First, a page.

Now Hummingbird is Social?
Danny Sullivan and Eric Enge, two SEOs with terrific reputations, have declared Google Hummingbird accounts for social signals.
If you’ve been following Google’s latest update, you’ve noticed the continual stream of Hummingbird related posts that have come out in the past few weeks. If you’ve had your thinking cap on, you’ve realized there is an awful lot of bad information coming out of our industry these days.
Can Google incorporate social signals with Hummingbird?
Is it even possible?
If you mean Google+ the answer is YES.
If you mean Twitter, Facebook, and most of the rest then the answer is NO.
Google has everything they need to use G+ data. But there are 2 big issues with social data as a ranking factor that have to do with the adoption of social buttons by websites. The first is some sites never implement social buttons. So those sites wouldn’t rank well if social, the way Google can account for it, was a ranking factor. Google knows it’s not fair to decrease the rank of a local plumber just because he doesn’t have social buttons. The entire SERP would be turned on it’s head if social data was incorporated as a ranking factor right away.
What’s the other issue? Google CAN’T get the like, share, and tweet data from Facebook and Twitter, as we covered in detail in a post back in June.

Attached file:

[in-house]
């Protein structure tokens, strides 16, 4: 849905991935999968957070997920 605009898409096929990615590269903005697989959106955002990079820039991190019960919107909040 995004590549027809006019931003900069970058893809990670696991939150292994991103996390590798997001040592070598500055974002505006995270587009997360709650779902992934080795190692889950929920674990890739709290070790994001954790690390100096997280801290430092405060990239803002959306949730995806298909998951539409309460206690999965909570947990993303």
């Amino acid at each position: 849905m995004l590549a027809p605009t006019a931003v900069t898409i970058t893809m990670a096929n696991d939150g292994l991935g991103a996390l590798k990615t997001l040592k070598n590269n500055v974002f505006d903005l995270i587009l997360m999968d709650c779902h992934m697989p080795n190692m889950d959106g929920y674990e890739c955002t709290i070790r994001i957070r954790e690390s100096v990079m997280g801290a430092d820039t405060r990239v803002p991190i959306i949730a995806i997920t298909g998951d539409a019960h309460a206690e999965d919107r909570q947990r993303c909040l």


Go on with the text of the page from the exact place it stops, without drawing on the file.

OK. Social is bad as a strong signal, but it could be good as a weak signal or a ‘trust’ signal?
Maybe, but there is another problem.
Google + is the 3rd biggest social network (sort of). Google is good at coaxing users of their other products into creating G+ profiles. But most of these people are not actively engaged with G+.
G+ is not a good network to use as a representative sample of what web users want. There is a narrow demographic of users on G+. A much, much broader demographic uses Google Search.
If Google implements an algorithm using +1’s, or any other G+ metric, it would do more harm than good. Google wouldn’t tolerate decreased quality of their search results just to promote G+.
How do we know?
Check out their 8 minute discussion about how to handle automatic spelling corrections on queries longer than 10 words:
After watching this video, you’ll know Google measures the quality of their algorithm updates very, very closely. In the case of spelling corrections for long queries, a successful algorithm update that tested well was discarded because an even better solution was potentially available.
What does this have to do with Hummingbird?
Danny and Eric make some pretty extreme logical jumps in their video where they discuss the inclusion of social signals into Google’s algorithm:
I don’t see how they make a connection between Hummingbird and social data. They also don’t acknowledge any of the above issues inherent to Google using social signals as a ranking factor.
What’s the final word on this? Two things.
Social signals do not effect Google Search.
Google won’t use social data for the foreseeable future as a major organic ranking factor.
Do you buy into Hummingbird expanding the impact of social data? Tell me more, comments are below.